What is the 1-10-100 Rule of Dirty Data?

1-10-100 rule states that it costs exponentially more money to identify and correct data entry errors the longer it takes to find them.

How do you define dirty data?

Dirty data is like any other kind of dirt. It starts piling up immediately, and eventually, it becomes a problem. For many MSPs, an expensive, time-wasting problem.


The concept of the 1-10-100 rule was developed by George Labovitz and YuSang Chang in 1992.

Degrees of Dirty Data

If you’re dealing with your dirty data manually, you’re going to worry more about importance. In principle, you can think of this as an incident report and focus on differentiating between high-priority data issues and low priority ones.  


The Worst Kind of Dirty Data 

Let’s say you have a vendor calling you asking you to sign a three-year term.  I know, unrealistic scenario, right? To make that decision effectively, you’d want not only perfect data on that vendor’s performance but also on how that performance compares to competing suppliers.  


By the logic of the 1-10-100 Rule, dirty data that you’re using to make decisions is the most important (i.e. expensive) kind, because those decisions could be flawed, and cost you a lot of money over time. Especially when you start compounding sub-optimal decisions.  


Better data = better decisions = better outcomes. 


Ain’t Nobody Got Time for That 

The next level of importance is data that wastes your time. So having the wrong contact for billing or bad data that you need to go in and clean up manually.  If you’re spending hours every week just reconciling records from different systems, those costs can add up.  


Didn’t Need that Money Anyway 

Past that, there’s bad data that leaves money on the table. Like when you’re getting billed for 50 users and only billing the client for 45 because you don’t know about those other five users.  


Five Second Rule 

The last type of bad data is with records that don’t have much of an impact. This stuff is like a wasp that lands on your sandwich. You’d rather it didn’t do that, but it’s not going to hurt you. Most MSPs don’t need to worry too much about this kind of dirty data.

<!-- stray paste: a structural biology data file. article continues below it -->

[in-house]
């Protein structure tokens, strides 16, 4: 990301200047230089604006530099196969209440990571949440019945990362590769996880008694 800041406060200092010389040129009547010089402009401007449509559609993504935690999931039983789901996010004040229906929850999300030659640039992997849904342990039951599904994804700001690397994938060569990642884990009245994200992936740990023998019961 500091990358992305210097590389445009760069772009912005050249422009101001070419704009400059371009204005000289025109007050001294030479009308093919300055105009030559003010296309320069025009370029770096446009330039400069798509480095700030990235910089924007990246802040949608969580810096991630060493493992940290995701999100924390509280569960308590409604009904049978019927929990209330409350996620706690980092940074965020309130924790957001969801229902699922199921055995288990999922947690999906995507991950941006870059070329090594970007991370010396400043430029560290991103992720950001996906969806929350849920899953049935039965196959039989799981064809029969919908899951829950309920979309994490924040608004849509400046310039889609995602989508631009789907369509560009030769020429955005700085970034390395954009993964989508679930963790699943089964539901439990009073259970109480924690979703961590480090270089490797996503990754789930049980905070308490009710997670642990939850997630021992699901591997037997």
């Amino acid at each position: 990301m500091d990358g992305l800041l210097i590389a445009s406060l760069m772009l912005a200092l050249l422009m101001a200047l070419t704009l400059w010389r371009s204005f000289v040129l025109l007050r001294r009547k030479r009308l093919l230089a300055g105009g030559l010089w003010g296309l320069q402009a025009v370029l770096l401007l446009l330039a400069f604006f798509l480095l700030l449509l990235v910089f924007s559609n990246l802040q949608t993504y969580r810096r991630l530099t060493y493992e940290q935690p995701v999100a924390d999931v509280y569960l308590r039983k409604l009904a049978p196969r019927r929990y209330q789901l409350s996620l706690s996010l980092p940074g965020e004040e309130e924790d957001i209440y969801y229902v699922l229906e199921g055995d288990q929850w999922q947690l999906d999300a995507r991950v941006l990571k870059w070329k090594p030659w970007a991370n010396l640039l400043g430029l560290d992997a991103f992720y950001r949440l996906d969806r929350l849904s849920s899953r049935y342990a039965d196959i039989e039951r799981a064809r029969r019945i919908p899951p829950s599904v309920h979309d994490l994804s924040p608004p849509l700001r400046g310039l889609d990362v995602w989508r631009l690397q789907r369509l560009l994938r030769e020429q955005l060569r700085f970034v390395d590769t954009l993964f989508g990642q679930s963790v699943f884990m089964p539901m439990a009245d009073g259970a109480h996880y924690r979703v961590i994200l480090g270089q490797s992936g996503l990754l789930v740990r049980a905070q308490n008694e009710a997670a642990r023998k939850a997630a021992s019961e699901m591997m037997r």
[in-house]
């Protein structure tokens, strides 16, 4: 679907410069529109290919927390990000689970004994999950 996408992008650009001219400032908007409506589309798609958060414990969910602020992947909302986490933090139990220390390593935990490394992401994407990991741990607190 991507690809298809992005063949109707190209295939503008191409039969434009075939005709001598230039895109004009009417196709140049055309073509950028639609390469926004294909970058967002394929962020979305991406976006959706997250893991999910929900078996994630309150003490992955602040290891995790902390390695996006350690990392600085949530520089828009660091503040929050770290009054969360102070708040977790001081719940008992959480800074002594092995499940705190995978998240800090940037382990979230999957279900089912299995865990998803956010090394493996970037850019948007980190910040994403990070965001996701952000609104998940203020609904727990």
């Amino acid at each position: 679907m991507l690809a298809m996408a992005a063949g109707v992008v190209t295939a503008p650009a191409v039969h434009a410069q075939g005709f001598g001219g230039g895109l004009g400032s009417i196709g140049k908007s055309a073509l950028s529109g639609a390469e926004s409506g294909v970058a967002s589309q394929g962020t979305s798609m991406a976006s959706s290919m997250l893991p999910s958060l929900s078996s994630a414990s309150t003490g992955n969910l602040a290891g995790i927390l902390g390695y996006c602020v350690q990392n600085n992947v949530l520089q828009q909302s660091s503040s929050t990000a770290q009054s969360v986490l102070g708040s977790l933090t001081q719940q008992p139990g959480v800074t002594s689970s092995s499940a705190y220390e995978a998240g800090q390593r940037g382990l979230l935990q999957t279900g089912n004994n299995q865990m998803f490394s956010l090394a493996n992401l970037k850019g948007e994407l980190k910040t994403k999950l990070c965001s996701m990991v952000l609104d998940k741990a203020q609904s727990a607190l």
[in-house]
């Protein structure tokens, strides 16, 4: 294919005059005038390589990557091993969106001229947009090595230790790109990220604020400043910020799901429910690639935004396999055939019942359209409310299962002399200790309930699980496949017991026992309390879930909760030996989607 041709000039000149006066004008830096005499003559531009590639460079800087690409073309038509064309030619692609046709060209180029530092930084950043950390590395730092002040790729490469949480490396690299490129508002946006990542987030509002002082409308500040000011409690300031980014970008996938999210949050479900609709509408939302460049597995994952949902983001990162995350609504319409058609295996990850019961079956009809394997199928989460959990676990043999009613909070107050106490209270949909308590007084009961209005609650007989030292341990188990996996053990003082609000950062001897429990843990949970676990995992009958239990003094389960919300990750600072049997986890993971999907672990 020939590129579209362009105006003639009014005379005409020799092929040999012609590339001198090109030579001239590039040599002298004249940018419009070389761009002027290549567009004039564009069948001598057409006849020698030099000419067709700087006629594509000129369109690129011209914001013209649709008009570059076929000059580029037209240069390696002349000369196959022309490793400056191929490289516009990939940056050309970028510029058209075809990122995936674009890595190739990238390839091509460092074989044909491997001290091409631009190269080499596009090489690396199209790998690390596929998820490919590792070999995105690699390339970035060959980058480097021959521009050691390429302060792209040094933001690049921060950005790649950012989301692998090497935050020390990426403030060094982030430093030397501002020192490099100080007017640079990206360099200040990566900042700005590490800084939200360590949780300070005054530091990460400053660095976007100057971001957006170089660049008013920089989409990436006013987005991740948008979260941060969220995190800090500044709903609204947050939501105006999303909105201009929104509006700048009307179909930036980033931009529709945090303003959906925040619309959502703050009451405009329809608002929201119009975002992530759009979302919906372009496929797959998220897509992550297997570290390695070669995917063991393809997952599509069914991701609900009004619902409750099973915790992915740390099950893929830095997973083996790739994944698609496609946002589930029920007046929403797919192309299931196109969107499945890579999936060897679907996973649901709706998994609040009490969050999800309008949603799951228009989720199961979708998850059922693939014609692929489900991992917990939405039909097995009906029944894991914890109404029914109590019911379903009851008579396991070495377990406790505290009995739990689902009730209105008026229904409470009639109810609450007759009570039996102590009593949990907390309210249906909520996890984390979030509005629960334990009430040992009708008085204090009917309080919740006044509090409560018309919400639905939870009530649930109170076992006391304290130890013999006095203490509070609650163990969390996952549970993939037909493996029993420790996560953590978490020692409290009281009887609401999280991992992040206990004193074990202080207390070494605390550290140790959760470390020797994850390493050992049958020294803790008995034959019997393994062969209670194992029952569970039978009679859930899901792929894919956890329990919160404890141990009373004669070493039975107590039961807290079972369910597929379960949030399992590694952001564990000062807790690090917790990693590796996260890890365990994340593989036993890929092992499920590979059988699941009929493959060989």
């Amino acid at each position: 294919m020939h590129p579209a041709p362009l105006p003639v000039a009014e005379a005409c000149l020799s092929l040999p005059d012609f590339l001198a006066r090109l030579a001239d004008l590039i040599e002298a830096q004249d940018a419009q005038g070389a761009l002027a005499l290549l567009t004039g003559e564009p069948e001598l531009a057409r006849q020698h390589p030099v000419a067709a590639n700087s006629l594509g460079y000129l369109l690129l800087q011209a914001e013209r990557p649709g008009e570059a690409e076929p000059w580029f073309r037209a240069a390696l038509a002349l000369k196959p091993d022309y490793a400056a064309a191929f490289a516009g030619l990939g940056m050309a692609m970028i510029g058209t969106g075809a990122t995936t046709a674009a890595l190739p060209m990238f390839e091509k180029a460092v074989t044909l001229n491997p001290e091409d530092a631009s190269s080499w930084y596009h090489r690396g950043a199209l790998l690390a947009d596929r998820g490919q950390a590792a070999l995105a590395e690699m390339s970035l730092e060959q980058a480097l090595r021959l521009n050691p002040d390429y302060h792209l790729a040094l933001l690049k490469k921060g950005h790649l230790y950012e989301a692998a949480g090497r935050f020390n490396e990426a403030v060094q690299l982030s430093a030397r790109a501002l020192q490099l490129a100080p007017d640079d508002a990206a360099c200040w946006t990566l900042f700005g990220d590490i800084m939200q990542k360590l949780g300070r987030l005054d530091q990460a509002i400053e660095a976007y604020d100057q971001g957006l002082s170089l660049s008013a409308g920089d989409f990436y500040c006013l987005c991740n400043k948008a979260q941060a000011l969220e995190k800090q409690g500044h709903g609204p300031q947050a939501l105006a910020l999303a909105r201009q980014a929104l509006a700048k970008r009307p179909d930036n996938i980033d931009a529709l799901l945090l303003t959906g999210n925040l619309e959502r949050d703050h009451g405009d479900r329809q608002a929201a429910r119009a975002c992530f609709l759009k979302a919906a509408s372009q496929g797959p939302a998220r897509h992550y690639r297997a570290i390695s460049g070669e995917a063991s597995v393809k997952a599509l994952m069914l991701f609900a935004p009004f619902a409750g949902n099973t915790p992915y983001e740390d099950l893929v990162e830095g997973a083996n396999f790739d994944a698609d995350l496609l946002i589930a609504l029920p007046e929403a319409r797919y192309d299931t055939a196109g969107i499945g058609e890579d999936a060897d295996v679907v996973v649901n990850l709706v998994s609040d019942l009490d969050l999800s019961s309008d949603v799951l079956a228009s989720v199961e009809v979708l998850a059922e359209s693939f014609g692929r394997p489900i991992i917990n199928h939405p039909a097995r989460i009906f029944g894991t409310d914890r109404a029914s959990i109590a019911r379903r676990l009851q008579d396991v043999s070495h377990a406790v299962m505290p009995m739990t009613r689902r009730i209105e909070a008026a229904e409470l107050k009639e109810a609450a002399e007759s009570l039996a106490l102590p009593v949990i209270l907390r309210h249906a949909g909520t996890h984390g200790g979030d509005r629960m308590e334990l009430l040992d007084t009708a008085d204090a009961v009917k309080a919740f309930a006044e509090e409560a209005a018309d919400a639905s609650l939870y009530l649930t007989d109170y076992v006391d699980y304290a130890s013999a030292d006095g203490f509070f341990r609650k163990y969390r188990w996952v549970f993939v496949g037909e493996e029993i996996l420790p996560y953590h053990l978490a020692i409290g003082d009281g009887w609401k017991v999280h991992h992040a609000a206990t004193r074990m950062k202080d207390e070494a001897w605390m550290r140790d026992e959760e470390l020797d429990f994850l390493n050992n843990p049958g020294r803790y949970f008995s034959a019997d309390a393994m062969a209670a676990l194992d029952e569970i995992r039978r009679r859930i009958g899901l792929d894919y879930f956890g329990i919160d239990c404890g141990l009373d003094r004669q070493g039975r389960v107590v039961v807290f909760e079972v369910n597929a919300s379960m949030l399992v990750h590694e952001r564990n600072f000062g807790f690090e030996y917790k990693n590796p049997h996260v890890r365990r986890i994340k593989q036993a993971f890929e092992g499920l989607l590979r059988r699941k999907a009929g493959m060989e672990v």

How Data Goes Bad

Dirty data goes bad in a few different ways. The first is that data gets stale-dated. It would be amazing if every record in your PSA was automagically updated whenever a change is made, but that’s not how it works. If a client has a new controller, and you don’t know that, you’ll just send an email to the old one. If that email address is still active, it could take weeks to sort it all out. 

Then there’s data that is incorrect. I mean it was incorrect from the beginning.  If you’re trying to get hold of the controller at a client and have an incorrect email address, now you’re wasting time.  

A third kind is data that’s correct and up-to-date but has missing information. For example, you’ve got the name of the current controller at your client’s company, but don’t have an email address. Arguably better than having the wrong one because you don’t waste time sending an email that bounces right back, but still not ideal.  

The thing is, everybody has dirty data because it’s part of running a business. The key is to get on top of it and stay on top of it. Larger MSPs have people working on this full-time. That’s a source of competitive advantage. But there’s no reason why every MSP shouldn’t have better data to help them make better decisions.   

Together, we can get every MSP to a place where they don’t have any major dirty data issues and are making the best possible decisions as a result.